Heavy going in rough terrain

The Life of the Land

October 25, 1996

This unusual and eclectic book is structured around three obliquely associated narratives consisting of the work of the Australian anthropologist, T. G. H. Strehlow, a study of the Venetian painter Giorgione and the history of William Light as first surveyor general of Adelaide. "Divagations" might be a better word than "narratives" since Paul Carter very consciously deserts the rectilinear path of conventional history for a digressiveness, a stylistic wandering that is supposed to resemble the "folded" contours of "the lie of the land". This does not make for "Light reading" (to use the punning title of the section on William Light) and there are moments when one sympathises with the individual to whom the book is dedicated - "Winston who would have had it simpler". Some of the difficulties are due to the book's ambition of adumbrating a new and environmentally based understanding of the postcolonial condition, of providing a means by which remote cultures might communicate. Others arise from the introduction of extremely recondite terminology together with a teasing postponement of explanation.

L-text = /Carter suggests that "the lie of the land" can be a "critical tool in reconceptualising the history of colonisation." He contrasts the painters of the Florentine school with those of the Venetian arguing that the former view the land panoptically, as a scenic view with a fixed linear perspective, whereas the Venetians (whom he exemplifies in a highly perceptive study of Giorgione's "La Tempesta") view their surroundings peripatetically. This results in a curvilinear or reversed perspective which the artist builds up through a system of "blotches" or macchie. In this Carter finds echoes of the dot paintings of the Aranda aboriginals whose art and poetry were so painstakingly studied by Strehlow. He even links the Venetian art of macchiare to an elaborate taxonomy of cloud formation, speculating that the meteorological obsessions of Light's last diary were intended to map in aerial configuration a mirror of the activity of consumption within the lungs of Adelaide's town planner (the lie of the land again). What is the relevance of these dense meshes of localised knowledge, of connections whose appearance of coherence so sharply diminishes when related in a more prosaic fashion? For Carter, the rectilinear gaze is that which "penetrates and transfixes" and, by extension, colonises. Curvilinear perspective dwells on and is implicated in the lie of the land. Its poetic is not the mimeticism of Homer or Dante, but is formed out of echoes, puns, oscillations and purposeful coincidences. The author attempts to use these strategies stylistically to enact the mode of cognition he proposes.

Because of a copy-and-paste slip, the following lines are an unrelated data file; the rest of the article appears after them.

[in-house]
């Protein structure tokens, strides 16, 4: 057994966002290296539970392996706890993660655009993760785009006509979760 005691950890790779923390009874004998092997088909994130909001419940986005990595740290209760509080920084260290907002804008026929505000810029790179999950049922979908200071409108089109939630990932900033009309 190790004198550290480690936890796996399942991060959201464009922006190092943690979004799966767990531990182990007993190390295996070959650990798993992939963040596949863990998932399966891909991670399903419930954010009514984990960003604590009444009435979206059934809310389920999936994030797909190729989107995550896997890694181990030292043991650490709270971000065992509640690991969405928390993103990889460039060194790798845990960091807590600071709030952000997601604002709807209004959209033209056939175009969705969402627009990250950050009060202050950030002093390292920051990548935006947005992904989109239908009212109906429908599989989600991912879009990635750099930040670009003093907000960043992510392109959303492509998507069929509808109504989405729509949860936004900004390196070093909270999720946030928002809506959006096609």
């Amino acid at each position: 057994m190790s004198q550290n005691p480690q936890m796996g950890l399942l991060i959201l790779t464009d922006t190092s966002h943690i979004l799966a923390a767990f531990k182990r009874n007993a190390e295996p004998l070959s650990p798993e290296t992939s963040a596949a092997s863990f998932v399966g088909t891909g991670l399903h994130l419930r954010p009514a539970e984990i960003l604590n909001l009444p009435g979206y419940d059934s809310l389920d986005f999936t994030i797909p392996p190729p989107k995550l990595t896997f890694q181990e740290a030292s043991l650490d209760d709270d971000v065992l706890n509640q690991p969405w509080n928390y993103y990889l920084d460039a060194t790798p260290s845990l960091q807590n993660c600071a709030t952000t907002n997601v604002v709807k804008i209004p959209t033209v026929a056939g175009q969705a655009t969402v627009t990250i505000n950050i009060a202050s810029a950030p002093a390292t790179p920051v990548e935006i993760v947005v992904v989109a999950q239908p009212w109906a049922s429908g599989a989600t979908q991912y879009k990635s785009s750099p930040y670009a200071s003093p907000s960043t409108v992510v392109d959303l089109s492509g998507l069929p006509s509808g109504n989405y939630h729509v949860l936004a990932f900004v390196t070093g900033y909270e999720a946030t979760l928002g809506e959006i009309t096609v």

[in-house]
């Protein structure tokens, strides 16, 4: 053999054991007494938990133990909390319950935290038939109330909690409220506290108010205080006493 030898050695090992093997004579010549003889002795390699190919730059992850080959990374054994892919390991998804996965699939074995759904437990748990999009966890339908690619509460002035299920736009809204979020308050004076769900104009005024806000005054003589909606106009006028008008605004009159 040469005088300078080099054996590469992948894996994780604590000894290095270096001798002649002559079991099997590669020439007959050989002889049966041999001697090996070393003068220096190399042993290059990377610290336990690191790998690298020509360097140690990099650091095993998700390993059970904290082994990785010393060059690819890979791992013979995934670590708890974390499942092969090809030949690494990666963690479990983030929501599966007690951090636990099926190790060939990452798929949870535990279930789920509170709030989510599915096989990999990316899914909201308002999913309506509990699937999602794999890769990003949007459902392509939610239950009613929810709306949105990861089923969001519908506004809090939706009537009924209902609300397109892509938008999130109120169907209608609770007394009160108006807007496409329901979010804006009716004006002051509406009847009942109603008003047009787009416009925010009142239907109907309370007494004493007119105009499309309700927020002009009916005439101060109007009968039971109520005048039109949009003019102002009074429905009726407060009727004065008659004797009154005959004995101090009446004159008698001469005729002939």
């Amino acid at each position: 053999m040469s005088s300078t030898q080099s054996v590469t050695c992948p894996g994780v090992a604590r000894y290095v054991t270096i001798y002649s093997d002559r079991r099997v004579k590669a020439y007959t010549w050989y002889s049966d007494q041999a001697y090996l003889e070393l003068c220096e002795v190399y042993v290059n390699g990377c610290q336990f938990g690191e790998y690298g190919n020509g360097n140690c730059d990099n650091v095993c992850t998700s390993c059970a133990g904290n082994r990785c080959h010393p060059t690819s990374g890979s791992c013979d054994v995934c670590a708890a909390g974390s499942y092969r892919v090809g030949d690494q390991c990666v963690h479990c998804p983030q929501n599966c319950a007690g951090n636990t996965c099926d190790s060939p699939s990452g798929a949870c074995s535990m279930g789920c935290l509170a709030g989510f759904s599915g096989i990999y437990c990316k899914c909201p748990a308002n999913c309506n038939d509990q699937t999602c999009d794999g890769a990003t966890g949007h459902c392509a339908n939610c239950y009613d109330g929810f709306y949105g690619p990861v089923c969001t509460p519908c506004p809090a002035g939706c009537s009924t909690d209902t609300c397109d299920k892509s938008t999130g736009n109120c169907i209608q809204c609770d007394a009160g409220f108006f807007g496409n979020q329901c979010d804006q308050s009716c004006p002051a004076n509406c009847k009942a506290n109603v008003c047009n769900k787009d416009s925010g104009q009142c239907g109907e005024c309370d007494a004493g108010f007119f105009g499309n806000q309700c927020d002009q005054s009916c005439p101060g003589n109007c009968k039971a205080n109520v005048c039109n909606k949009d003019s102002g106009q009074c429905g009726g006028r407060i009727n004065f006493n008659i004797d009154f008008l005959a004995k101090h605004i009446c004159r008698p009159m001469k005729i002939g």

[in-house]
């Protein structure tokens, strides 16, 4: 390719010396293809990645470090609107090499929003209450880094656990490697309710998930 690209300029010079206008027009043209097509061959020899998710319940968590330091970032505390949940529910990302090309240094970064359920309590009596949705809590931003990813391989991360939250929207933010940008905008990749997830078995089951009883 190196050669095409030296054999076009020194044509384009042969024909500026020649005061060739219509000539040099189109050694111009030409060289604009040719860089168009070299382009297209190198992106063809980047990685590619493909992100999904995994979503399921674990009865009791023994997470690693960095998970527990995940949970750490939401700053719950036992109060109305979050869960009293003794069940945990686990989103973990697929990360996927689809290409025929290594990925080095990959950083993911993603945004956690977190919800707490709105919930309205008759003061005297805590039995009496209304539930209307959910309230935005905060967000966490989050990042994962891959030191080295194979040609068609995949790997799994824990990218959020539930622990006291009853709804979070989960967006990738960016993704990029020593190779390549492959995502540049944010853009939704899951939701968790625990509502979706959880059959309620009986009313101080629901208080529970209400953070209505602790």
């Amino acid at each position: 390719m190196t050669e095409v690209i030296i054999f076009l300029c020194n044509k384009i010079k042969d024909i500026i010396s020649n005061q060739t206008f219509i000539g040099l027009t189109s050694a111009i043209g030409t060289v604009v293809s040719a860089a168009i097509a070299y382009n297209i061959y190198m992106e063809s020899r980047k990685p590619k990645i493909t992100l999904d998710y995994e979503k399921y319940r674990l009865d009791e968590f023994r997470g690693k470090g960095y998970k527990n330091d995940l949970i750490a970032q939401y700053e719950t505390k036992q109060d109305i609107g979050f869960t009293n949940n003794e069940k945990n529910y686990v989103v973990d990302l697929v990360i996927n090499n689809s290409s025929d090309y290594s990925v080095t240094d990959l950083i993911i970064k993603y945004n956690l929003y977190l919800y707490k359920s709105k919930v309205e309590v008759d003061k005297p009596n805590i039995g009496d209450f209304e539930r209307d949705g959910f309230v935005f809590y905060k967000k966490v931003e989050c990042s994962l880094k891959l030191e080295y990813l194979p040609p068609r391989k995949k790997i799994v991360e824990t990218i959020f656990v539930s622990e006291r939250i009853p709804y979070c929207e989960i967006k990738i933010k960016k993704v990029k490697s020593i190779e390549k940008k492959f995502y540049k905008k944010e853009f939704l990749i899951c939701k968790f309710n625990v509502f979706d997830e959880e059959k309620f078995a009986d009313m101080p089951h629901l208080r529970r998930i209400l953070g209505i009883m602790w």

The strength of this book lies not so much in its contribution to understanding the elusive notion of postcoloniality, but in the poetic numen that hovers in the interstices of its narrations.

Carter has fabricated (perhaps even the "lie" of the title puns) a work of intellectual adventure that curiously resembles Burton's Anatomy of Melancholy with its compacted erudition, associationist logic, ramifying metaphor and psychological speculation. Out of such elements Carter constructs a subversive counter-knowledge, one that intends to accommodate ecumenically vastly different cognitive systems. But it is at this point that one is assailed by doubts. What may work at the level of metaphor and analogy, "a means of making unlike things bend towards each other and intersect" as Carter puts it, is scarcely susceptible to empirical demonstration. This may be the author's whole point, but even the resultant "epistemological anarchism" remains obstinately embedded in a western, academic mode of perception. It does not, I think, quite add up to the paradigm shift in intercultural understanding that the author intends. What we are offered instead are the highly imaginative ruminations of a first-rate mind crafting with baroque sinuosity a verbal capriccio and a rewardingly difficult read.

Ronald Warwick teaches postcolonial literature at Brunel University College

The Life of the Land

Author - Paul Carter
ISBN - 0 571 14101 3
Publisher - Faber and Faber
Price - £25.00
Pages - 421

Register to continue

Why register?

  • Registration is free and only takes a moment
  • Once registered, you can read 3 articles a month
  • Sign up for our newsletter
Please Login or Register to read this article.


Featured jobs